Visiontrick Media has been working on its first virtual reality (VR) title Mare since at least 2016, a puzzle experience with beautiful scenery and a mysterious plotline all about a girl who needs your help. Little had been heard from the team until the title reappeared on the Oculus Store, now exclusive to Oculus Quest. But can a videogame which looks gorgeous yet seemingly unchanged after all these years still offer the type of VR gameplay everyone now expects?
When you first look at Mare its scenic, atmospheric visuals are instantly enthralling, a patchwork of sweeping vistas that stretch far into the distance. From open grassy plains to crumbling ruins of settlements long forgotten, the pastel colours and low-poly design in combination with the ambient soundtrack by space music pioneer Tony Gerber create a relaxing, almost meditative experience.
You’ll find yourself in control of a mechanical bird, a steampunk style creation which is repeated throughout Mare, providing a stark contrast to the landscape it inhabits. As this bird, you become acquainted with a young girl who appears lost, in doing so you both help each other navigate the towering peaks and dilapidated buildings looking for a way through.
Nothing is ever explained in Mare. There’s no text, voice or options of any kind to explain why you’re here or what you’re supposed to do. That’s left entirely to your imagination and also in part due to the simple, linear structure of the gameplay. Comfort is a complete non-issue as the bird you control moves between electrified pylons with a click of the controller, fading in and out between locations. So it’s best to find a comfy chair that spins for the approximate three hours the game will take to play through.
While the point-to-point flying creates a comfortable experience it does make Mare feel somewhat dated as the lack of being able to freely fly through the valleys and into the clouds – which it looked like you could do in video clips – would’ve been great. It wouldn’t have helped the puzzles just the sense of freedom as you want to explore this lush landscape yet you’re constrained to the various pylons which mark your route. There are also no gaze controls, removed in favour of point and click interaction with a single controller which floats as a ghostly outline, ruining the view and the immersion.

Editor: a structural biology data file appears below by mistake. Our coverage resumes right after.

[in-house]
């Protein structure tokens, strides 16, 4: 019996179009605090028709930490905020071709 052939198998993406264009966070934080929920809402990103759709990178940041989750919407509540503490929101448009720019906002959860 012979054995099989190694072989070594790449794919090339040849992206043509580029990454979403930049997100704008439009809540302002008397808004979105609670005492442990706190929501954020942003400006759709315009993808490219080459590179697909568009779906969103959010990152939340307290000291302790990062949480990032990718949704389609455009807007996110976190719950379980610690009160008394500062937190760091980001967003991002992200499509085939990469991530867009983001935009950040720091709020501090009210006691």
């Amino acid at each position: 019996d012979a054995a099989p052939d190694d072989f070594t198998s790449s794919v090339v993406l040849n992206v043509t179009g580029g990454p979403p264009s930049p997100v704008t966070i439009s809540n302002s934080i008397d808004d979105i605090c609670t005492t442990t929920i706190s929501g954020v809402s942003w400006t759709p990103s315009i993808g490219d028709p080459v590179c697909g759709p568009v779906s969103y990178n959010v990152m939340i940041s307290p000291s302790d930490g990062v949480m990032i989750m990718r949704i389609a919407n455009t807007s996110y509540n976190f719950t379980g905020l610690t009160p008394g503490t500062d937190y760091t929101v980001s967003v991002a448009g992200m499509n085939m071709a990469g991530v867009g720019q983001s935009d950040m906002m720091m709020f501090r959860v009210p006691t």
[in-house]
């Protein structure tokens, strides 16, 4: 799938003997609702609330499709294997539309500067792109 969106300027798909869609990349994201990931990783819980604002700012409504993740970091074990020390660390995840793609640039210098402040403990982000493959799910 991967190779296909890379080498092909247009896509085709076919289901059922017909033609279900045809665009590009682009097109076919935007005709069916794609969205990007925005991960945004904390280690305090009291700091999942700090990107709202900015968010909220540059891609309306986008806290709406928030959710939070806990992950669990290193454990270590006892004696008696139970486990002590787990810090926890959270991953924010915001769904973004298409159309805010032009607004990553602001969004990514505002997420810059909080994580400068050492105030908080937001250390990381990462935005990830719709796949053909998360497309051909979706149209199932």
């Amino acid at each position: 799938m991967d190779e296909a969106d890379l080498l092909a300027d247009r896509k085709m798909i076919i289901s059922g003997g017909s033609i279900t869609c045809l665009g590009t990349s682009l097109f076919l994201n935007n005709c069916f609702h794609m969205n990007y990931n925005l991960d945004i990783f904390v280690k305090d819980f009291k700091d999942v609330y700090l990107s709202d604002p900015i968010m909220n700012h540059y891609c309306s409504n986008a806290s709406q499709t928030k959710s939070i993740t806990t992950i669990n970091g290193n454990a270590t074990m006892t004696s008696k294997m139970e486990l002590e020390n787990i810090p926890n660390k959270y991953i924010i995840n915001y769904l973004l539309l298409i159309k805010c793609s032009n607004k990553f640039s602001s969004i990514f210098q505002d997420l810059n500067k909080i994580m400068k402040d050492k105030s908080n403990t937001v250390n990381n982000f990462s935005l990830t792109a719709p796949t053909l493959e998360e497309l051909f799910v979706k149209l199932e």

And that view needs to be good as you wait for the girl to run through the level. This is actually part of the overall puzzle design as she’ll follow you, chattering away in a seemingly made-up language. She’s got plenty of leg work to do, running up and down steps endlessly yet always happy in her task. It’s very endearing and even with the annoying four lines she repeats when she disappears from view, you do begin to worry where she’s gone. You don’t have anywhere near the character connection titles like Moss employ, yet the barren environment coupled with the superb musical score ensures Mare has an ambience and soul few VR projects achieve.
The main environmental challenges aren’t that taxing which can make the first half of Mare seem more like an interactive experience rather than a fully-fledged videogame. It’s the lost artefacts littering the levels which provide the real meat of the gameplay, some hide in plain sight yet they all require careful examination of the environment to collect, only the girl can pick them up and you can’t directly manoeuvre her. They’re well worth collecting and thankfully the studio put in a chapter and map select do aid that process, the only option selection in the whole game.
Mare is as an enchanting as it is bewildering. There’s nothing wrong with its vague narrative as that mystery is what keeps it interesting. The art style never gets boring and the detail achieved on the Oculus Quest 2 makes it a feast for the eyes. But (and there’s always a but) just because it is pretty doesn’t mean to say Mare forms a cohesive whole, feeling like it’s not quite reached its potential. The whole experience goes by in a blink even when waiting for the girl the catch-up. Mare is one of those VR videogames worth a look at some point, even if it’s just for the view.
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